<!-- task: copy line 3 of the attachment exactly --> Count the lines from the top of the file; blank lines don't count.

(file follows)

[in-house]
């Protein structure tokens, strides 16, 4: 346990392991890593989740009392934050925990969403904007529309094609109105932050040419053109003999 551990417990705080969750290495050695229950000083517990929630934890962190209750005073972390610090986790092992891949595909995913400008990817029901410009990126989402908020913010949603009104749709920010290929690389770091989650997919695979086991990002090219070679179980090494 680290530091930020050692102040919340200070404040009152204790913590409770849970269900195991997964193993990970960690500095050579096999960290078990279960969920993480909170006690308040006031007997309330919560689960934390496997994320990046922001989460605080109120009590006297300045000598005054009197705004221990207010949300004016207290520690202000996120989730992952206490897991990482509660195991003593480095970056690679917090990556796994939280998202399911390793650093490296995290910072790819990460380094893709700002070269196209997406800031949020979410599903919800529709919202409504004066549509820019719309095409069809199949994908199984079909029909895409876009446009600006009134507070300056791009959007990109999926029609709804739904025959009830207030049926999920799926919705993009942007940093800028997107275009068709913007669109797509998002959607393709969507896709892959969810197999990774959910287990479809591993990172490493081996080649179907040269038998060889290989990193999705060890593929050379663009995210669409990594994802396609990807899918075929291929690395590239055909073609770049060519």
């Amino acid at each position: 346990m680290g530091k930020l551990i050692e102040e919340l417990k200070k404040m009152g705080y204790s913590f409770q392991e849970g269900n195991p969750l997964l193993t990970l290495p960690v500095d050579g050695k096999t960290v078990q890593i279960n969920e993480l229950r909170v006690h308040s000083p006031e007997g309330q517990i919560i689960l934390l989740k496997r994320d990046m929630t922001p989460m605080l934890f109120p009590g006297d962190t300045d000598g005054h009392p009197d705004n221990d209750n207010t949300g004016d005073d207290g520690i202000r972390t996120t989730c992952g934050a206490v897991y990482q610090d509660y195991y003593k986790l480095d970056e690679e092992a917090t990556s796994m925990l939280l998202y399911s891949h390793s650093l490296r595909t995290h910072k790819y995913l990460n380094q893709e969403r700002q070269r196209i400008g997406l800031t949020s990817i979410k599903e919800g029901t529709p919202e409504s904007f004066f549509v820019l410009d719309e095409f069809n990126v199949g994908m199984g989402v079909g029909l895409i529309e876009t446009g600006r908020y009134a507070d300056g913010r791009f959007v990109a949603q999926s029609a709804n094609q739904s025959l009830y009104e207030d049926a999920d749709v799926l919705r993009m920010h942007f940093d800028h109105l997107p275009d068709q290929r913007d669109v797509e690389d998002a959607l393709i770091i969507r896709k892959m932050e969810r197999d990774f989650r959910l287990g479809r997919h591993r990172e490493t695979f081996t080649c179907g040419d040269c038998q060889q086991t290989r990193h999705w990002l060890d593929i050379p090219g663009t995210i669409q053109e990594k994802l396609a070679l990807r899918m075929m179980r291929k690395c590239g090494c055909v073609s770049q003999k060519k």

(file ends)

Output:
């Amino acid at each position: 346990m680290g530091k930020l551990i050692e102040e919340l417990k200070k404040m009152g705080y204790s913590f409770q392991e849970g269900n195991p969750l997964l193993t990970l290495p960690v500095d050579g050695k096999t960290v078990q890593i279960n969920e993480l229950r909170v006690h308040s000083p006031e007997g309330q517990i919560i689960l934390l989740k496997r994320d990046m929630t922001p989460m605080l934890f109120p009590g006297d962190t300045d000598g005054h009392p009197d705004n221990d209750n207010t949300g004016d005073d207290g520690i202000r972390t996120t989730c992952g934050a206490v897991y990482q610090d509660y195991y003593k986790l480095d970056e690679e092992a917090t990556s796994m925990l939280l998202y399911s891949h390793s650093l490296r595909t995290h910072k790819y995913l990460n380094q893709e969403r700002q070269r196209i400008g997406l800031t949020s990817i979410k599903e919800g029901t529709p919202e409504s904007f004066f549509v820019l410009d719309e095409f069809n990126v199949g994908m199984g989402v079909g029909l895409i529309e876009t446009g600006r908020y009134a507070d300056g913010r791009f959007v990109a949603q999926s029609a709804n094609q739904s025959l009830y009104e207030d049926a999920d749709v799926l919705r993009m920010h942007f940093d800028h109105l997107p275009d068709q290929r913007d669109v797509e690389d998002a959607l393709i770091i969507r896709k892959m932050e969810r197999d990774f989650r959910l287990g479809r997919h591993r990172e490493t695979f081996t080649c179907g040419d040269c038998q060889q086991t290989r990193h999705w990002l060890d593929i050379p090219g663009t995210i669409q053109e990594k994802l396609a070679l990807r899918m075929m179980r291929k690395c590239g090494c055909v073609s770049q003999k060519k």